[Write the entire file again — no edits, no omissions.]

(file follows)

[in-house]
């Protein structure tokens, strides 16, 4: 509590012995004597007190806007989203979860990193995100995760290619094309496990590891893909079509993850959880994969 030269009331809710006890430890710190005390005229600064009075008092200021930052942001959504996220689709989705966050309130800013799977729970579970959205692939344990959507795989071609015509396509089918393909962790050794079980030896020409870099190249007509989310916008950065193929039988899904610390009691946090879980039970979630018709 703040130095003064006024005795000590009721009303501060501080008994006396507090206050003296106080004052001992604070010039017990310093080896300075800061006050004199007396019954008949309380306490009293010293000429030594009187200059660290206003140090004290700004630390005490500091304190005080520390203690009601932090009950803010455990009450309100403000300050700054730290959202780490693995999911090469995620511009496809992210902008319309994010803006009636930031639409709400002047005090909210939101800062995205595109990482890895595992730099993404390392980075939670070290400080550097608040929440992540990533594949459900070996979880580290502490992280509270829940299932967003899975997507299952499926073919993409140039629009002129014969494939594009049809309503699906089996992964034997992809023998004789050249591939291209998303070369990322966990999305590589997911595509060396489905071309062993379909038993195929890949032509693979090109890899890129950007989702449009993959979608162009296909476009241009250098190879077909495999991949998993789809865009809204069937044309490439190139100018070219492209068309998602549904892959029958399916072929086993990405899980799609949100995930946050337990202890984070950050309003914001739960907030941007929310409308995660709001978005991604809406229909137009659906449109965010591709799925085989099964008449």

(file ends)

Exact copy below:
[in-house]
């Protein structure tokens, strides 16, 4: 509590012995004597007190806007989203979860990193995100995760290619094309496990590891893909079509993850959880994969 030269009331809710006890430890710190005390005229600064009075008092200021930052942001959504996220689709989705966050309130800013799977729970579970959205692939344990959507795989071609015509396509089918393909962790050794079980030896020409870099190249007509989310916008950065193929039988899904610390009691946090879980039970979630018709 703040130095003064006024005795000590009721009303501060501080008994006396507090206050003296106080004052001992604070010039017990310093080896300075800061006050004199007396019954008949309380306490009293010293000429030594009187200059660290206003140090004290700004630390005490500091304190005080520390203690009601932090009950803010455990009450309100403000300050700054730290959202780490693995999911090469995620511009496809992210902008319309994010803006009636930031639409709400002047005090909210939101800062995205595109990482890895595992730099993404390392980075939670070290400080550097608040929440992540990533594949459900070996979880580290502490992280509270829940299932967003899975997507299952499926073919993409140039629009002129014969494939594009049809309503699906089996992964034997992809023998004789050249591939291209998303070369990322966990999305590589997911595509060396489905071309062993379909038993195929890949032509693979090109890899890129950007989702449009993959979608162009296909476009241009250098190879077909495999991949998993789809865009809204069937044309490439190139100018070219492209068309998602549904892959029958399916072929086993990405899980799609949100995930946050337990202890984070950050309003914001739960907030941007929310409308995660709001978005991604809406229909137009659906449109965010591709799925085989099964008449």